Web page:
Oh, and suppose you believe that the Fed’s actions did help avert what would otherwise have been a fiscal crisis. This is supposed to be a bad thing?
You may think that at least some of the current presidential aspirants are staying well clear of the fever swamps, but don’t be so sure. Jeb Bush appears to be getting his economic agenda, such as it is, from the George W. Bush Institute’s 4% Growth Project. And the head of that project, Amity Shlaes, is a prominent “inflation truther,” someone who claims that the government is greatly understating the true rate of inflation.
So monetary crazy is pervasive in today’s G.O.P. But why? Class interests no doubt play a role — the wealthy tend to be lenders rather than borrowers, and they benefit at least in relative terms from deflationary policies. But I also suspect that conservatives have a deep psychological problem with modern monetary systems.
You see, in the conservative worldview, markets aren’t just a useful way to organize the economy; they’re a moral structure: People get paid what they deserve, and what goods cost is what they are truly worth to society. You could say that to the free-market true believer, to know the price of everything is also to know the value of everything.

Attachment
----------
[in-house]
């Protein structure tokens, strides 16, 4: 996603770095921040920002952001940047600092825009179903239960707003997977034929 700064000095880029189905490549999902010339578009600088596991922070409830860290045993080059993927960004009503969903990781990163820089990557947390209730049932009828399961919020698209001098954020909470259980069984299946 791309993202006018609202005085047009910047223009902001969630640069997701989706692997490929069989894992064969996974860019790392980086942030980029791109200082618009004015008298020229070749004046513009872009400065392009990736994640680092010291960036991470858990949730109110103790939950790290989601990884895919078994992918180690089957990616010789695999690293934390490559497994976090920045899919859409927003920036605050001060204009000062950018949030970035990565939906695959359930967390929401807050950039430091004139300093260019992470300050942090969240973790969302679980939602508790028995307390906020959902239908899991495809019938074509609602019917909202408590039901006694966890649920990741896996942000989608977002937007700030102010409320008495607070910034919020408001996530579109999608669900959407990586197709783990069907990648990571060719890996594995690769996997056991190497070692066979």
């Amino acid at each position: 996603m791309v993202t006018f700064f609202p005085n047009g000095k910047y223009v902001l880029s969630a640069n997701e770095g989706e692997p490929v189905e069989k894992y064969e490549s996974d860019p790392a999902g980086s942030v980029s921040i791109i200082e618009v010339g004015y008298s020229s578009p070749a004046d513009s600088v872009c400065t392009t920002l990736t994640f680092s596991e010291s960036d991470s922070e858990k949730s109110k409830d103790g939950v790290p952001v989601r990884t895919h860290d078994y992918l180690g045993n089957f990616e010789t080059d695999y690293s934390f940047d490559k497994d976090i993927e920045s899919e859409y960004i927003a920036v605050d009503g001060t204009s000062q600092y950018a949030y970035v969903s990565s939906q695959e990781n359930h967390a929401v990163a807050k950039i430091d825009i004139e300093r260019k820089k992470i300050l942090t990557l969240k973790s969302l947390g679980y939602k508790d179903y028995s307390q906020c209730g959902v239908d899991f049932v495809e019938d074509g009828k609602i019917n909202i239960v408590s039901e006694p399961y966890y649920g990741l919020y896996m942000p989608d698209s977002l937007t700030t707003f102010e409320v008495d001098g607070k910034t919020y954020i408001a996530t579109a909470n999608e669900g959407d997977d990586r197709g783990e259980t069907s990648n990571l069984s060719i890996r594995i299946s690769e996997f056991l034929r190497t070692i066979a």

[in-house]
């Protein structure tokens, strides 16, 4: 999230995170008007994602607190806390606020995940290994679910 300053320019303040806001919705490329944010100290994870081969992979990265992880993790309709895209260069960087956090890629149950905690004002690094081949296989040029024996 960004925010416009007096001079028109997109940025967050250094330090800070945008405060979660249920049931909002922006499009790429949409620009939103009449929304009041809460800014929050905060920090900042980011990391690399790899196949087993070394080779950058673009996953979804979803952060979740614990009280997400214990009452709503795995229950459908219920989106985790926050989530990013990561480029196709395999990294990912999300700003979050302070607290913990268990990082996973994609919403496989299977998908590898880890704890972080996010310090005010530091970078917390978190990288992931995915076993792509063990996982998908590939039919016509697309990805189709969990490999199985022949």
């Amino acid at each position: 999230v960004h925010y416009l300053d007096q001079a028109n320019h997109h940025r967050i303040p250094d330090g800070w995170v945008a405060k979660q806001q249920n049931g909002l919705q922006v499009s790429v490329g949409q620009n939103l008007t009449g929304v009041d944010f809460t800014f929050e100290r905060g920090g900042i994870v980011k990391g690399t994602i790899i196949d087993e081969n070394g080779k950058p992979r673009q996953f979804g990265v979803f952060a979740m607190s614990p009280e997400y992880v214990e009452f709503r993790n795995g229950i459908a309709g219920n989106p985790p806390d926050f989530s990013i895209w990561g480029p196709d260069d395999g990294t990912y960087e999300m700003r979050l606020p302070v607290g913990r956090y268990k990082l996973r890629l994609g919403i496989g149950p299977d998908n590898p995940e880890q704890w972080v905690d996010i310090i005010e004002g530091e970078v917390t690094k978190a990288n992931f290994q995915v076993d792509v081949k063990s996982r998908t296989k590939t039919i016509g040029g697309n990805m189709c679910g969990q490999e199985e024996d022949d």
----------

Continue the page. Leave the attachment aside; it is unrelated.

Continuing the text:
Modern money — consisting of pieces of paper or their digital equivalent that are issued by the Fed, not created by the heroic efforts of entrepreneurs — is an affront to that worldview. Mr. Ryan is on record declaring that his views on monetary policy come from a speech given by one of Ayn Rand’s fictional characters. And what the speaker declares is that money is “the base of a moral existence. Destroyers seize gold and leave to its owners a counterfeit pile of paper. … Paper is a check drawn by legal looters.”
Once you understand that this is how many conservatives really think, it all falls into place. Of course they predict disaster from monetary expansion, no matter the circumstances. Of course they are undaunted in their views no matter how wrong their predictions have been in the past. Of course they are quick to accuse the Fed of vile motives. From their point of view, monetary policy isn’t really a technical issue, a question of what works; it’s a matter of theology: Printing money is evil.
So as I said, monetary policy should be an issue in 2016. Because there’s a pretty good chance that someone who either gets his monetary economics from Ayn Rand, or at any rate feels the need to defer to such views, will get to appoint the next head of the Federal Reserve.